News Desk |
On Tuesday, the incumbent government put forward a proposal for a 4.7% increase in the defense budget, despite the army’s decision of refusing increments in the military spending to contribute to the ongoing efforts to evade challenging economic conditions.
As per the budget outlined for the year 2019-20, the federal government has offered a defence budget of Rs1,152 billion as opposed to the Rs1,100 billion contributed to the defence budget for the current fiscal year.
The defence budget invites contemplation and criticism as critics of the military often demand more transparency and discussion over the military’s spending.
During the last few years, the defence budget received, on average, yearly increments of 11% while the raise proposed by the federal government is fairly small. Moreover, the defence outlay in the federal budget for 2019-20 reveals that military spending has reduced from 31% to 27%.
Defence Budget Outlay
As we examine the details of the defence budget outlay, it discloses that the Rs.1,152 billion does not include the Rs308 billion allocated for the armed forces development program and the Rs327 billion for the pensions for retired military officers and soldiers. The armed forces development program reveals a 46% increase of Rs98 billion when compared to the current fiscal year.
The armed forces will also be allocated Rs65 billion for the security expenses associated with the temporarily displaced individuals across the war-torn tribal districts, alongside an additional Rs30 billion allocated for the UN peacekeeping force.
During the last few years, the defence budget received, on average, yearly increments of 11% while the raise proposed by the federal government is fairly small.
The total budget allocated for defense, upon taking into account all the allocations for the year 2019-20, comes to a total Rs1,882 billion as opposed to the Rs1,694 billion, indicating an increase of 11%.
The budget document for the fiscal year 2019-20 reveals that out of the total budget proposed at Rs1,152 billion, Rs450 billion has been provided for employment expenses, Rs315 billion for imports of weapons and purchases, Rs264.5 billion for operational expenditure and Rs123 billion for civil service.
Increments or no Increments?
Earlier on Eid Day, Prime Minister Imran Khan had lauded the decision of the armed forces, announcing that the army had “voluntary agreed” to deny any increments in the defence budget in support of the ongoing austerity efforts of the incumbent government.
PM Khan had stated that these funds spared from the defence allocations will be allocated for undertaking developmental efforts across tribal areas in KPK and Balochistan. The decision announced by the military’s media wing, the ISPR, was later confirmed by the Chief of Army Staff General Qamar Javed Bajwa, who stating that for one year, the army would maintain a stagnant defence budget without increments.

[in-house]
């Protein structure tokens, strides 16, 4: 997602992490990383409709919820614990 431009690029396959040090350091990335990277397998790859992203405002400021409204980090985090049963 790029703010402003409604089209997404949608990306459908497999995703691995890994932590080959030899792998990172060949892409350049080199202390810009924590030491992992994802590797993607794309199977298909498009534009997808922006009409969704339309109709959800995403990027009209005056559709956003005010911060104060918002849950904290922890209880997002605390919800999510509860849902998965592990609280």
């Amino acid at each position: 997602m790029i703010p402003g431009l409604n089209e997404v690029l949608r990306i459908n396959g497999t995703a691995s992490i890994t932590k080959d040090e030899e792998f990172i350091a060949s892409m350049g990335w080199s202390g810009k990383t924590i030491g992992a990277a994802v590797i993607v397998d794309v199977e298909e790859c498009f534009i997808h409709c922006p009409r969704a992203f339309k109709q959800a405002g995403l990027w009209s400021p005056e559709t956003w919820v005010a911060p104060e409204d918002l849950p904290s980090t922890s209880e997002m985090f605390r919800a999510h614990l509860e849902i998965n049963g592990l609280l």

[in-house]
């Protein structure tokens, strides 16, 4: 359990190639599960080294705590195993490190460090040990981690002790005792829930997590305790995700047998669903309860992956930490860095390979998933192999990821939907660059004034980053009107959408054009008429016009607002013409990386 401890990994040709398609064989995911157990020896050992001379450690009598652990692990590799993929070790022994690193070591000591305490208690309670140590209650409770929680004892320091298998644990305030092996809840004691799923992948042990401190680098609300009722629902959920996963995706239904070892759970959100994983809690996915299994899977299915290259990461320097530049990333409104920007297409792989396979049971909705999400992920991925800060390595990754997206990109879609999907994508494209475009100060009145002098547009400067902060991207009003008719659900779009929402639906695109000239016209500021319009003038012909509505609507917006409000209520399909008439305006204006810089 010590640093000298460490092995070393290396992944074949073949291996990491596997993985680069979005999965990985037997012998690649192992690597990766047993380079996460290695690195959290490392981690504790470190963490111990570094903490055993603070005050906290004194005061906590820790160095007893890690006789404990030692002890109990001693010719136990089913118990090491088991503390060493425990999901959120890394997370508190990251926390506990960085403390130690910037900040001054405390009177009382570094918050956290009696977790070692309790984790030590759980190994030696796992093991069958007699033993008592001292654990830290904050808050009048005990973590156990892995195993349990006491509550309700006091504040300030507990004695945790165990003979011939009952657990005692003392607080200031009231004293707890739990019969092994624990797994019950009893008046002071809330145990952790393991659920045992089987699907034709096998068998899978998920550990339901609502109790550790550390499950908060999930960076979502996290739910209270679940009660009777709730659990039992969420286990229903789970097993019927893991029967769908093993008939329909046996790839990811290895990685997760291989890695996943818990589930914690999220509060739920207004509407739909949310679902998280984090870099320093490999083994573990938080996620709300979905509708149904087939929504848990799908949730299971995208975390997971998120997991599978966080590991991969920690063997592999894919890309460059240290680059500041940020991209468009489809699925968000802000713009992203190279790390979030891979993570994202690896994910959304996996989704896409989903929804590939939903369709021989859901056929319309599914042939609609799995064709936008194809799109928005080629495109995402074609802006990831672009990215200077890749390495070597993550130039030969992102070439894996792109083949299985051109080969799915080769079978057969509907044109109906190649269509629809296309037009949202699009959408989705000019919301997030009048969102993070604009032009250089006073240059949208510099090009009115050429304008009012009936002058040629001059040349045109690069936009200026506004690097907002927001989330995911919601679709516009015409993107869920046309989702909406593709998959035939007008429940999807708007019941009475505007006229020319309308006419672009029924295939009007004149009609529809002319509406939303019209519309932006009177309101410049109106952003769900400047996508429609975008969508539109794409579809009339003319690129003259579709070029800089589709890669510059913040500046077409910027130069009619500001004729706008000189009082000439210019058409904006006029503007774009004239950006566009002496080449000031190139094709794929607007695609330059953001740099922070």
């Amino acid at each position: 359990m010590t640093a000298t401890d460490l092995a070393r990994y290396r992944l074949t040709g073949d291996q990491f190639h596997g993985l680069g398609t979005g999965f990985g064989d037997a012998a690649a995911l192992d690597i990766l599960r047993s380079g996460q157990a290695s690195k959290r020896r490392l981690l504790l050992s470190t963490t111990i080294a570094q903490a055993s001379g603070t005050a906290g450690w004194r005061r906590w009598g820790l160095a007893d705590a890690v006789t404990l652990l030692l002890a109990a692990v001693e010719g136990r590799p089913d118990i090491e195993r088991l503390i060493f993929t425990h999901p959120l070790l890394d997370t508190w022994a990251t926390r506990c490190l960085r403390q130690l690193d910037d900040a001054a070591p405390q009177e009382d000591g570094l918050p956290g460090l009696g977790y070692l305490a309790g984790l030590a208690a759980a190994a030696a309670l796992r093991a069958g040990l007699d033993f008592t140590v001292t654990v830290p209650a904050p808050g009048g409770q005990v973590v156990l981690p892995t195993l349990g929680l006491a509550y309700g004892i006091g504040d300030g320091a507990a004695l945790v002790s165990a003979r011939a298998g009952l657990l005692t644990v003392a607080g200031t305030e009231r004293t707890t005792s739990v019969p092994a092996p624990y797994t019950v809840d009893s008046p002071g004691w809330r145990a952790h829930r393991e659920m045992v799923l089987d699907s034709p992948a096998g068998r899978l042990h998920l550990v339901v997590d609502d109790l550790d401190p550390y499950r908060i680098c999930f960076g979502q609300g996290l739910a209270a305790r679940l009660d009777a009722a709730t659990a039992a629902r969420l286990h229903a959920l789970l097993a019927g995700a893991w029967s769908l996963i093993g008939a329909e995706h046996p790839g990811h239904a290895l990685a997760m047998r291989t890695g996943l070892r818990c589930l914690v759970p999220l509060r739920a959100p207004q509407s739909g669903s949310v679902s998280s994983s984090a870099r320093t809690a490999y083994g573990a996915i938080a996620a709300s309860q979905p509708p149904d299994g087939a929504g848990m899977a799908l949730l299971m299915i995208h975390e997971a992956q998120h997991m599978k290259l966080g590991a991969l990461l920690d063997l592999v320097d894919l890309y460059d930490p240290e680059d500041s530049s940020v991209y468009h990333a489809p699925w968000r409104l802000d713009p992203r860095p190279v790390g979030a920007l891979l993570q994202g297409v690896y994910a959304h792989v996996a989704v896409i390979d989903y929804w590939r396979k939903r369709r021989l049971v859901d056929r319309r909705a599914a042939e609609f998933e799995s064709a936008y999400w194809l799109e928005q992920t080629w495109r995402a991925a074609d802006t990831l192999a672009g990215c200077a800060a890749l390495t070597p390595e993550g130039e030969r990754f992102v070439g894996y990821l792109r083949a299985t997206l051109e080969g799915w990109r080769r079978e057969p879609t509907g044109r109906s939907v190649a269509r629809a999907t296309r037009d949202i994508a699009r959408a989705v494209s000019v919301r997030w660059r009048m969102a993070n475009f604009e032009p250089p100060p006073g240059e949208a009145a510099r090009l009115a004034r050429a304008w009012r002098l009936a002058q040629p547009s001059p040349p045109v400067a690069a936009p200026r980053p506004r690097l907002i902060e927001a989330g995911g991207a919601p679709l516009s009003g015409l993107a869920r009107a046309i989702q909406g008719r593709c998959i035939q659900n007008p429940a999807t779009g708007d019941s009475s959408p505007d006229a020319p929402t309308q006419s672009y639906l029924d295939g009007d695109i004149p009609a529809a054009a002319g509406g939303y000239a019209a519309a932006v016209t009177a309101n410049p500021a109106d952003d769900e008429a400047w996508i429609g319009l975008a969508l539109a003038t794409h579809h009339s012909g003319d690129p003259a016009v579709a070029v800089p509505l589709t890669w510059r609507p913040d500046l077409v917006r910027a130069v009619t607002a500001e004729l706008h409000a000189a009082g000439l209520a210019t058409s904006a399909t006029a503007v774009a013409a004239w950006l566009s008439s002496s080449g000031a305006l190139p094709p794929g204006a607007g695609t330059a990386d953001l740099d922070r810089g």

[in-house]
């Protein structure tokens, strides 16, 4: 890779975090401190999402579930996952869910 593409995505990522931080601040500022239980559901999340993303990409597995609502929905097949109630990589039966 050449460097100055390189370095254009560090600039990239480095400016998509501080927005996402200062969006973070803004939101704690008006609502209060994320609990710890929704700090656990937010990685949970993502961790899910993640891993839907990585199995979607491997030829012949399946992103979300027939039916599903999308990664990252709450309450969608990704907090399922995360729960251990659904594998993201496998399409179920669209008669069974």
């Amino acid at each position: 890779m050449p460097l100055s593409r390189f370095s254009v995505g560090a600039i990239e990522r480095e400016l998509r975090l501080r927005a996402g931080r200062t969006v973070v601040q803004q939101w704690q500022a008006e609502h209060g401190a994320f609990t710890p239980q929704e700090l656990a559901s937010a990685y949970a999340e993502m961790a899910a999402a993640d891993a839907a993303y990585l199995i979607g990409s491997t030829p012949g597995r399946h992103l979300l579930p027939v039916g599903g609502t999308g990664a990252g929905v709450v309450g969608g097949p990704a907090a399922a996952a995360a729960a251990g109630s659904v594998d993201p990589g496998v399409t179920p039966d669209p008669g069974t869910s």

The armed forces made it clear that these voluntary reductions in the defence budget will not compromise the military’s defence and security capabilities. The defence budget invites contemplation and criticism as critics of the military often demand more transparency and discussion over the military’s spending.
PM Khan had stated that these funds spared from the defence allocations will be allocated for undertaking developmental efforts across tribal areas in KPK and Balochistan.
Over the last few years, the government has offered more transparency by revealing more about the defence budget, however, the parliament has never engaged in an open discussion over this subject.
The Pakistan army is not only fighting terrorism and militancy within its borders, but the aggressive posturing and nuclear proliferation of south-Asian rival India cannot be ruled out, which has intensified in the wake of the Pulwama attack.
In February, the two nuclear-armed rivals arrived at the flashpoint of war when India violated Pakistan’s airspace and in turn, Pakistan captured Indian Air Force pilot, launching a swift and befitting response to Indian aggression.
The Pakistan Air Force (PAF) further responded to India’s aggressive posturing by locking multiple targets within Indian territory and dropping missiles in vacant spaces to exhibit its capability and will power to launch a decisive and powerful response.
Indian media reports reveal that this year, New Delhi has increased its defence budget by nearly 7%, however, when we examine the mammoth proportions of the Indian defence budget and nuclear proliferation effort, it is evident that it is six times greater than the entire defence budget of Pakistani armed forces.